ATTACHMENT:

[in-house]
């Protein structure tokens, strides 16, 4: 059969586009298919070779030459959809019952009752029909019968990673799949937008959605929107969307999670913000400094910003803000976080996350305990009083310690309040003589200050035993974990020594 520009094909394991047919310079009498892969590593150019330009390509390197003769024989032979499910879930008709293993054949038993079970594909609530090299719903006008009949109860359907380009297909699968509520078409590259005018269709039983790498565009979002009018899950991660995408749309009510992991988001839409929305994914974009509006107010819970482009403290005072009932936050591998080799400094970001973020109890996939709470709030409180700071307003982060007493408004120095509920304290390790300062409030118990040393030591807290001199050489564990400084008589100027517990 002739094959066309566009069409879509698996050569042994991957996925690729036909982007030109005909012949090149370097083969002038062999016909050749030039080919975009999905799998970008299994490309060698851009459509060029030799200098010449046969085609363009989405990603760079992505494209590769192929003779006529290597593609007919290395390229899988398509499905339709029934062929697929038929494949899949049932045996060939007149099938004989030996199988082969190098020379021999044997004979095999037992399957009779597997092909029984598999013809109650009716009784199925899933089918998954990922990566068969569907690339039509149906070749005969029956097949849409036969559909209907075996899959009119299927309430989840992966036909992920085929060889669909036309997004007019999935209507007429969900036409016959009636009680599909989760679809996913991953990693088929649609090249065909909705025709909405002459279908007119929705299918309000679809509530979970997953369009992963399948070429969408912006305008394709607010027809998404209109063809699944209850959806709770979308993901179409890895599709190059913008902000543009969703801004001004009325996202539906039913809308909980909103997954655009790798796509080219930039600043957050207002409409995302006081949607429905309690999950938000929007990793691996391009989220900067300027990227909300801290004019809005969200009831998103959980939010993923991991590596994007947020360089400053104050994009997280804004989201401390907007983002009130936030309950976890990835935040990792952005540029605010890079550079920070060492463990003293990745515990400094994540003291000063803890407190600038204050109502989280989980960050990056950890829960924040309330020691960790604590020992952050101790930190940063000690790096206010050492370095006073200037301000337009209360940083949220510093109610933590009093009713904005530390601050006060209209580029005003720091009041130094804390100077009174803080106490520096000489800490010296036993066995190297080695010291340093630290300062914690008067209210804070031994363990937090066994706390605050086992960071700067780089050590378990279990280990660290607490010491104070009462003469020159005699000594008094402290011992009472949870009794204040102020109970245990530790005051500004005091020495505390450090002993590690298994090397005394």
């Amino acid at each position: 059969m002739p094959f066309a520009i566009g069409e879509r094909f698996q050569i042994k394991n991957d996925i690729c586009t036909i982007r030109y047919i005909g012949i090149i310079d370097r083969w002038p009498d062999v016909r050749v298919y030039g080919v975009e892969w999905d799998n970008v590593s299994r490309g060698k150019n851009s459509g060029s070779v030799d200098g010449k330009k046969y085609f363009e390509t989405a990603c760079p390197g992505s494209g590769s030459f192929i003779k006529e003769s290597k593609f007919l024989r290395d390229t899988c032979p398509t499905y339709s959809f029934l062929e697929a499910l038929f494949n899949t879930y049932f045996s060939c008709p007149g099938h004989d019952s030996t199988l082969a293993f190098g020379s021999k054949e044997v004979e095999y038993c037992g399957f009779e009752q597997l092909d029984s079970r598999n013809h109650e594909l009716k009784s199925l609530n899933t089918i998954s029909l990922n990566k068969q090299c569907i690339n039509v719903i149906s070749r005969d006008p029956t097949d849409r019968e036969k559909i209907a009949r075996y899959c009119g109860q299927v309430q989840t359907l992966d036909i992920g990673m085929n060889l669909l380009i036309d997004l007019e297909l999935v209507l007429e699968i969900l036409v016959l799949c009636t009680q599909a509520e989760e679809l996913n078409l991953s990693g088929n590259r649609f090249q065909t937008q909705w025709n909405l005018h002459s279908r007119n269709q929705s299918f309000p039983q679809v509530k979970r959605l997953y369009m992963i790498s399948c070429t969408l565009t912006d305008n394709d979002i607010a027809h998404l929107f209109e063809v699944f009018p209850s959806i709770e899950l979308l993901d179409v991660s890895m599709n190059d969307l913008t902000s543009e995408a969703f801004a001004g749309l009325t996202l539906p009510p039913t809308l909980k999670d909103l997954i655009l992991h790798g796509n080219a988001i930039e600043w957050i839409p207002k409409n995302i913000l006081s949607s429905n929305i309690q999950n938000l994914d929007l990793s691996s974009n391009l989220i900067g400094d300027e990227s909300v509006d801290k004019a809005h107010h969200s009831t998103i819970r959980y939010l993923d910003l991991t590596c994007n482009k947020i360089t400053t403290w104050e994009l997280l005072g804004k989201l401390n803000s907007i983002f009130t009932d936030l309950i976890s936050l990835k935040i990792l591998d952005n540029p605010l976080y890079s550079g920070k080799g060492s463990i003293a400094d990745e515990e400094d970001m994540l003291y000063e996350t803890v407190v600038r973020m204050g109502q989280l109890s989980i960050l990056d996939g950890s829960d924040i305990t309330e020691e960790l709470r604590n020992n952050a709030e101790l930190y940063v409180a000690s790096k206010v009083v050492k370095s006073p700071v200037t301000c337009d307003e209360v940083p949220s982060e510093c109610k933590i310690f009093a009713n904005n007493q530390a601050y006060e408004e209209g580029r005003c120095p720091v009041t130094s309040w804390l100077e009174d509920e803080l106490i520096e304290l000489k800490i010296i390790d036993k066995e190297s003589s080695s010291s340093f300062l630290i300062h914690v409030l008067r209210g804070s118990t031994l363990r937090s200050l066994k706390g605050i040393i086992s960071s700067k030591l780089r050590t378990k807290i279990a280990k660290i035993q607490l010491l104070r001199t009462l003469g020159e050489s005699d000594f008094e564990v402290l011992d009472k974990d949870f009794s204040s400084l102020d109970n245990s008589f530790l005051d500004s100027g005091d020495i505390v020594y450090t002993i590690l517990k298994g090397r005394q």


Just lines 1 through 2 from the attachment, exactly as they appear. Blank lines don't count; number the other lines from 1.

[in-house]
């Protein structure tokens, strides 16, 4: 059969586009298919070779030459959809019952009752029909019968990673799949937008959605929107969307999670913000400094910003803000976080996350305990009083310690309040003589200050035993974990020594 520009094909394991047919310079009498892969590593150019330009390509390197003769024989032979499910879930008709293993054949038993079970594909609530090299719903006008009949109860359907380009297909699968509520078409590259005018269709039983790498565009979002009018899950991660995408749309009510992991988001839409929305994914974009509006107010819970482009403290005072009932936050591998080799400094970001973020109890996939709470709030409180700071307003982060007493408004120095509920304290390790300062409030118990040393030591807290001199050489564990400084008589100027517990 002739094959066309566009069409879509698996050569042994991957996925690729036909982007030109005909012949090149370097083969002038062999016909050749030039080919975009999905799998970008299994490309060698851009459509060029030799200098010449046969085609363009989405990603760079992505494209590769192929003779006529290597593609007919290395390229899988398509499905339709029934062929697929038929494949899949049932045996060939007149099938004989030996199988082969190098020379021999044997004979095999037992399957009779597997092909029984598999013809109650009716009784199925899933089918998954990922990566068969569907690339039509149906070749005969029956097949849409036969559909209907075996899959009119299927309430989840992966036909992920085929060889669909036309997004007019999935209507007429969900036409016959009636009680599909989760679809996913991953990693088929649609090249065909909705025709909405002459279908007119929705299918309000679809509530979970997953369009992963399948070429969408912006305008394709607010027809998404209109063809699944209850959806709770979308993901179409890895599709190059913008902000543009969703801004001004009325996202539906039913809308909980909103997954655009790798796509080219930039600043957050207002409409995302006081949607429905309690999950938000929007990793691996391009989220900067300027990227909300801290004019809005969200009831998103959980939010993923991991590596994007947020360089400053104050994009997280804004989201401390907007983002009130936030309950976890990835935040990792952005540029605010890079550079920070060492463990003293990745515990400094994540003291000063803890407190600038204050109502989280989980960050990056950890829960924040309330020691960790604590020992952050101790930190940063000690790096206010050492370095006073200037301000337009209360940083949220510093109610933590009093009713904005530390601050006060209209580029005003720091009041130094804390100077009174803080106490520096000489800490010296036993066995190297080695010291340093630290300062914690008067209210804070031994363990937090066994706390605050086992960071700067780089050590378990279990280990660290607490010491104070009462003469020159005699000594008094402290011992009472949870009794204040102020109970245990530790005051500004005091020495505390450090002993590690298994090397005394």